Note that their primary task was to proclaim the gospel in a particular way that included words concerning the kingdom of heaven. These words were apparently specific to this mission—they are not included in the many examples of proclaiming the gospel elsewhere in the New Testament. The miraculous works of healing and exorcism were also part of this mission. Later examples of proclaiming the gospel—especially in the book of Acts—do not always include miracles.
4. The lesson for us
Though this particular assignment (commission) was temporary, its lesson is timeless, and certainly applicable to us today. The Son of God, sent by the Father and anointed with the Holy Spirit, saw humanity as lost sheep needing a shepherd. Jesus was moved by his compassion to send others, prepared by him to participate in the harvest. It’s important for us to realize that Jesus is alive—our ascended Lord has the same perspective on humanity and on the mission of the church today. With the same compassion, he sees humanity’s needs today. And all along, Jesus has been calling and equipping a team—it’s called the church—a team he sends into the harvest field with specific instructions. They are to go bearing Jesus’ perspective, including his heart of compassion.
Here’s what we can do to be faithful to who Jesus is and to the commission he has given to us as his fellow harvest workers:
Start with prayer. Jesus set a wonderful example for us in this. At all times, but particularly when the task seems overwhelming, we should pray. The challenges we face personally and as a congregation are bigger than any one of us and even all of us together apart from the Lord. We need his help!
Remember that Jesus said that the harvest has a Lord. Do we look at our tasks that way? Do we see what appears to be mountains before us and realize that there is a Lord of those mountains? When Jesus explained that the Lord of the harvest would send laborers, he implied that they would be given a heart like his—a heart of compassion for lost people. We do not need to try to work up that heart, but we can and should pray for it.
Get equipped. Jesus started with prayer, but he did not stop there. Our next step is to act according to our current abilities and training. As individuals and congregations this is a challenge. Jesus invested much time to train his disciples. In the same way, church leaders must train today’s followers of Jesus. Each of us has a role according to the gifts we have been given. Whatever the gift and role, whether participating in community service, giving personal assistance, telling people about Jesus, or being part of an outreach team, we must be receptive to the training opportunities available.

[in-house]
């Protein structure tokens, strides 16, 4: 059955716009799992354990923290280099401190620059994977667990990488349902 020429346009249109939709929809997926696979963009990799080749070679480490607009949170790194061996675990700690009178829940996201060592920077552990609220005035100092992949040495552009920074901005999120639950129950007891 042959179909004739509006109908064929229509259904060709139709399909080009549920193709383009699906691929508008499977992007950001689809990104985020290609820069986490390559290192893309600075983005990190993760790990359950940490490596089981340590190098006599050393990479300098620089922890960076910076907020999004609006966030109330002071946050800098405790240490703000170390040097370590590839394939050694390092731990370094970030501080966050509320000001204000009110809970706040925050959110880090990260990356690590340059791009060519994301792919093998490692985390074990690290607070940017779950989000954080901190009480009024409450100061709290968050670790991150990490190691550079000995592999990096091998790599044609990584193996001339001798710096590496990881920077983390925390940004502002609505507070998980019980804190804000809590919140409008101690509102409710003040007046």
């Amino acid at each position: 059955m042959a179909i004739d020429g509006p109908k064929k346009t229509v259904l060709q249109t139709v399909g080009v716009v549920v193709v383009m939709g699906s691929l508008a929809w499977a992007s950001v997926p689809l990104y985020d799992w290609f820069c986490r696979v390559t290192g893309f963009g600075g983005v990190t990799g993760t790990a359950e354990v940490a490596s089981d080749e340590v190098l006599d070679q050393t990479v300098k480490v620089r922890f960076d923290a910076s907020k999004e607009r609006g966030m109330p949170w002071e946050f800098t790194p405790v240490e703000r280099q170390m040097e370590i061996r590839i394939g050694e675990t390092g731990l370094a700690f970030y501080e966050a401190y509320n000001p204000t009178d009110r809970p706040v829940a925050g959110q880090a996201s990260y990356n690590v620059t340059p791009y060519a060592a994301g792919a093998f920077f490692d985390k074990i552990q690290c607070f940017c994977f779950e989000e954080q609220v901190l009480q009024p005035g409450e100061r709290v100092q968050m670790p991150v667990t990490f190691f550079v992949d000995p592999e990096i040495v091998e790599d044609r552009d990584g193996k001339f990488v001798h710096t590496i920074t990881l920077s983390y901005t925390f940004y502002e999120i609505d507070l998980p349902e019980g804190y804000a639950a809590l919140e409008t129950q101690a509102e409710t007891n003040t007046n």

Get going. Finally, having been equipped and instructed, we go into the harvest field (where prayer and equipping continues). As in farming crops, each harvest field is unique, but some things apply to all.
Here is an example [the preacher may want to substitute an example more relevant to their congregation]:
A small North Carolina GCI congregation has been getting out into the “harvest field” that is their neighborhood. They received training and instructions from their pastoral team, but all they really needed to do was engage with the neighbors around their place of meeting. Through an open house, an outreach event to support families of school children returning after summer break, a fall festival, and other activities, the members started to get involved with the neighbors and that involvement continued to grow. Where needs arose, they helped. As a result, the congregation became known in the community as people who care and want to help in any way they can. As a result, a number of neighbors investigated the congregation more deeply and some began attending and some became members. The church members called their endeavors to be involved in the community “outreach.” The New Testament calls it “good works.” Jesus calls it going out into the harvest field to both sow and reap.
How a congregation obeys Jesus’ call to enter into his work in the harvest field will depend on the particular needs of the neighborhood and circumstances of the both the neighbors and the church members. In all cases, expressing the love of the Triune God for humanity as Jesus did is the key. Even where the gospel is not immediately embraced, a positive example of God’s love can move people to respond later. Even if people in the neighborhood do not attend our church but choose to attend elsewhere, we need not be disappointed. The important thing is that people respond to the good news of Jesus Christ and begin to entrust their lives to him. Any way or time that a person accepts Jesus Christ and enters a life of trusting the Father through Christ and by the Spirit, we can and should rejoice! We are participating with Jesus in what he is doing to express his heart of compassion for harassed and helpless lost sheep.
As Jesus looks at the world, he sees fields ripe for harvest. He wants his followers to see the fields around them, and participate with him in reaping the harvest near at hand. Are we moved with his compassion to pray for workers? Are we willing to be trained, instructed and sent?
Perhaps these questions should be in the forefront of our minds as we exit the powerful seasons of Easter and Pentecost and embark upon the period called in the Lectionary, “ordinary time”? As we’ve seen today, though it involves living day to day, there is nothing ordinary about it.
If you’d like to give your audience a look at a harvest, here are two videos: